Proton VPN Has an All-New Linux App

Proton VPN has been one of the best VPNs for years, but the Linux experience has never quite been up to par with Proton VPN on Mac, Windows, or mobile platforms. That’s now changing, as Proton is releasing a feature-complete version of its desktop app for Linux PCs.

Proton VPN has released a major update for its Linux desktop application. The new app boasts a sleek, modular design while providing essential privacy protections and functionalities expected by users. The Proton VPN’s Linux app has all the great stuff Proton VPN features on other platforms, and it natively supports core security features like NetShield Adblocker, Kill Switch, Secure Core, Port Forwarding, and VPN Accelerator.

The Proton VPN app for Linux has not been popular, with many complaints of bugs and missing features, but Proton promises the new version is much improved. It was also possible to use Proton VPN on Linux with the official command-line tool, or by downloading the VPN configuration files from the account dashboard and importing them in the system’s VPN manager. Those solutions weren’t ideal for typical use on desktop Linux, so it’s great to see the GUI application get an overhaul.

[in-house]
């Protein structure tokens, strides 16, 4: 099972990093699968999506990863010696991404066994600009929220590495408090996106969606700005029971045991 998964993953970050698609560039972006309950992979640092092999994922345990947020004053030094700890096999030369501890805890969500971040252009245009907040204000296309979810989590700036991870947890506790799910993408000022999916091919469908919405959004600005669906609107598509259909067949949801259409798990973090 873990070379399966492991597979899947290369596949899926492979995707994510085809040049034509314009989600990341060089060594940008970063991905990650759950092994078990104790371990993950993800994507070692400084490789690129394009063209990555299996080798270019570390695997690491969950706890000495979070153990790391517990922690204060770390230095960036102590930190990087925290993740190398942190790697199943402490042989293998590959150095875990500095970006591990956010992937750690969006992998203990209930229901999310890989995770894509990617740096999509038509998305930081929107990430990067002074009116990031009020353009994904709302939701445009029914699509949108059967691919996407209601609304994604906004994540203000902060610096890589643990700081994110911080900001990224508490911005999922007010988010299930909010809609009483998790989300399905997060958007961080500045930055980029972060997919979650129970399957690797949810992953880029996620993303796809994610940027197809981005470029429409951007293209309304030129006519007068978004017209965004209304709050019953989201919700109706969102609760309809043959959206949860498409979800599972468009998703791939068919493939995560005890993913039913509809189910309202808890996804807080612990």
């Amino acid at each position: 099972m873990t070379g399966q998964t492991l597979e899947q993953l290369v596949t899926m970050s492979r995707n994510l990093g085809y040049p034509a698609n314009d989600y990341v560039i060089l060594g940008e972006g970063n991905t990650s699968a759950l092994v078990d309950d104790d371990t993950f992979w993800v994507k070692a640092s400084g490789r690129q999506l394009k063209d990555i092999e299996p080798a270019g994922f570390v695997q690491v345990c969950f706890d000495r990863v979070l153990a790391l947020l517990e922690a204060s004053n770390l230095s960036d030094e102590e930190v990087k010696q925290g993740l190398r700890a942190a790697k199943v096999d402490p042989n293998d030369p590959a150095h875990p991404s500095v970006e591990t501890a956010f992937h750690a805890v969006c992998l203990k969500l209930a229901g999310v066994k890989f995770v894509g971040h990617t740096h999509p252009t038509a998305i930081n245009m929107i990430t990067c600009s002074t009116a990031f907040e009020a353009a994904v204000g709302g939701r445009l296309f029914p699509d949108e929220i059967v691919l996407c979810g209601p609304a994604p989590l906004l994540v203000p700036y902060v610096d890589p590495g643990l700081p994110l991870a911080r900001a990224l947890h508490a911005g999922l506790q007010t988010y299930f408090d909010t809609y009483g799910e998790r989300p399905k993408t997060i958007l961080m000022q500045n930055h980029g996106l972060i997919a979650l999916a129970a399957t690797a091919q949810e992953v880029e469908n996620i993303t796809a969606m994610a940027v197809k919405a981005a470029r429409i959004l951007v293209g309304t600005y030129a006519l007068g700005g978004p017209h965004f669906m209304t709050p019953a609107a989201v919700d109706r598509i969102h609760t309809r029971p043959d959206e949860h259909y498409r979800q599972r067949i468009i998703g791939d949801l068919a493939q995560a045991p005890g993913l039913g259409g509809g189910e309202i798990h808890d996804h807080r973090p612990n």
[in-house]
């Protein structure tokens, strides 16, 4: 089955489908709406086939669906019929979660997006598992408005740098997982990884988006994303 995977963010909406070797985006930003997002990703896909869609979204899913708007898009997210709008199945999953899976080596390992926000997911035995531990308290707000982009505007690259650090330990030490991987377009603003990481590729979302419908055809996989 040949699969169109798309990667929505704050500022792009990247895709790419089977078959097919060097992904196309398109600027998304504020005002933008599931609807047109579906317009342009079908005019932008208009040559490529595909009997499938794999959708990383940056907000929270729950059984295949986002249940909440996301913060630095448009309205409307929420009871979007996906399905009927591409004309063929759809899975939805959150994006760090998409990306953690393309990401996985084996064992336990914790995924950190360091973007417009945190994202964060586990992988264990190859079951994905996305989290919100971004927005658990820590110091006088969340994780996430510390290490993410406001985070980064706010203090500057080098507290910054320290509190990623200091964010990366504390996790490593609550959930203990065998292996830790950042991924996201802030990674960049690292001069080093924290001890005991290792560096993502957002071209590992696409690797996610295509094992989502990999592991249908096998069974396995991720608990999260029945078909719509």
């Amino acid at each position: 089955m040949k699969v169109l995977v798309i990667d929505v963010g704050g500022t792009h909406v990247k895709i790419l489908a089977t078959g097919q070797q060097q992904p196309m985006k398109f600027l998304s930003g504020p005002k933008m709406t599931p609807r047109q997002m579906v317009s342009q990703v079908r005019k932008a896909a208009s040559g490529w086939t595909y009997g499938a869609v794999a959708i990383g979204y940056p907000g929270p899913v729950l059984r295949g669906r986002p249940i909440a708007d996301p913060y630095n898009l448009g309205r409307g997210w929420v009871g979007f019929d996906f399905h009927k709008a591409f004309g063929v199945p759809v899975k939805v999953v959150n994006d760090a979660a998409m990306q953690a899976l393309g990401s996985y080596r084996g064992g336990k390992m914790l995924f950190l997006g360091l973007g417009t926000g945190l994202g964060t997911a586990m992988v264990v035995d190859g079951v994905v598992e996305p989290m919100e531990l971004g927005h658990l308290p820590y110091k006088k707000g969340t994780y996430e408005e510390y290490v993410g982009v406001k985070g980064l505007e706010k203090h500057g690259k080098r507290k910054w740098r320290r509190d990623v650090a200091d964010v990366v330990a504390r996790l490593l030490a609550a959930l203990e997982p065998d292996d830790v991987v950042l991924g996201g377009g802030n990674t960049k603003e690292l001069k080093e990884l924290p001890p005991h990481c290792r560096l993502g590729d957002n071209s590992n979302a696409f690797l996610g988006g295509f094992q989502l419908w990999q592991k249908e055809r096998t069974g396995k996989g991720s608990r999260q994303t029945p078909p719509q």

The Proton VPN Linux app includes advanced security and privacy features, such as the NetShield ad-blocker, which filters DNS requests to block ads, trackers, and malware. The Kill Switch ensures your real IP address remains hidden if the VPN connection drops, maintaining your anonymity. The VPN Accelerator can boost VPN speeds by up to 400% over long distances, and the Secure Core feature offers a double VPN security solution, routing traffic through servers located in countries with robust privacy laws.

Proton said in its announcement, “Proton’s mission is to offer users a better, private alternative to the products and services that dominate the internet today. To do that, the company has to offer choice and listen to user needs. By offering a fully equipped Linux Proton VPN app, Proton is helping users who want to break free from big tech and use a free operating system developed by someone other than Microsoft or Apple.”

If you want to check out the new desktop app, it’s officially supported on Debian, Ubuntu, and Fedora.

Source: Proton


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